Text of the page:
Wokingham Choral Society gave a stunning performance of Bach's monumental Mass in B minor in the Great Hall of Reading University on Saturday, 16 November, 2013. As its conductor, Alexander Chaplin explained in his pre-concert talk, the work, written at the end of Bach's life, was the embodiment of his musical genius.
He wove his unfailing creative powers, as in the opening Kyrie and poignant Et incarnatus est, with reworking of sublime music from earlier in his life, particularly taken from his repertoire of Cantatas.
There is so much to cherish in the Mass and in this performance that trying to single out individual moments for praise would be invidious.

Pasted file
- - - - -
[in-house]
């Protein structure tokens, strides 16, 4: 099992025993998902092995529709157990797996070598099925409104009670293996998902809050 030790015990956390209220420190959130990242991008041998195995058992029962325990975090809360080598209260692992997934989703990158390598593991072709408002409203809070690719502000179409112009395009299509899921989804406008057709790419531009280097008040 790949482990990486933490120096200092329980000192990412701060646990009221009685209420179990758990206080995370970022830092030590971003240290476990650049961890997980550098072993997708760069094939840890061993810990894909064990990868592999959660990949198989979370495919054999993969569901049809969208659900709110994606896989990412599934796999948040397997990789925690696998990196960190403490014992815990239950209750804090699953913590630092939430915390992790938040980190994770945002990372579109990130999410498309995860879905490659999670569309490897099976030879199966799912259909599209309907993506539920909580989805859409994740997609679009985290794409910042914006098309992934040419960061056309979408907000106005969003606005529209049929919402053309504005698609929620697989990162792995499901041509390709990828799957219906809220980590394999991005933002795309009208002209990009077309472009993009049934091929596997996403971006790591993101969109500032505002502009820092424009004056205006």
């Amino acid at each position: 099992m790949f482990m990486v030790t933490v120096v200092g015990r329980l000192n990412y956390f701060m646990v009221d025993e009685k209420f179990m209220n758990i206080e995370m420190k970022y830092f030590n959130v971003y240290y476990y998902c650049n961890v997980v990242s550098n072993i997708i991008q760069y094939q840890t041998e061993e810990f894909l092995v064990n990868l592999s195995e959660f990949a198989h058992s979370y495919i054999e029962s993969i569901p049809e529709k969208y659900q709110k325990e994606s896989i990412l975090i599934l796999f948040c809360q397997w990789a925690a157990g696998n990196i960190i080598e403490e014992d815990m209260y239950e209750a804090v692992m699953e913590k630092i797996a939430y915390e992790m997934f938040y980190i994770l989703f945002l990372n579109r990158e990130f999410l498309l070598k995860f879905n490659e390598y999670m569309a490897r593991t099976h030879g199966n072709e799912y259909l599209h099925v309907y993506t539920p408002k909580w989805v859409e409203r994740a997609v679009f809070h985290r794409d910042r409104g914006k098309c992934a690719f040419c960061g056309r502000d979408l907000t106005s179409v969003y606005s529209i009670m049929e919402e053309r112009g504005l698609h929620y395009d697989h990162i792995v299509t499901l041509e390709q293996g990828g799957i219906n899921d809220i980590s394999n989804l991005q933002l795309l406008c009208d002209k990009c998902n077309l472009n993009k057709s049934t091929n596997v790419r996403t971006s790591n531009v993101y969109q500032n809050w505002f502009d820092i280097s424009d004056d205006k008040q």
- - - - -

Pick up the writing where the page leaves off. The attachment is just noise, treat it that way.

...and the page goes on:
The nobility and rich textures of the chorus writing, tempered by passages of subtle delicacy were memorably captured by the choir.
Bach contrasted this grandeur with solo writing in which intimate conversations were held between voice and different early instruments from the amazingly accomplished Charivari Agréable.
The rapt attention of the audience and its exuberant applause spoke volumes, but the hero of the evening was undoubtedly Alexander Chaplin whose masterful directions ensured a deeply satisfying evening.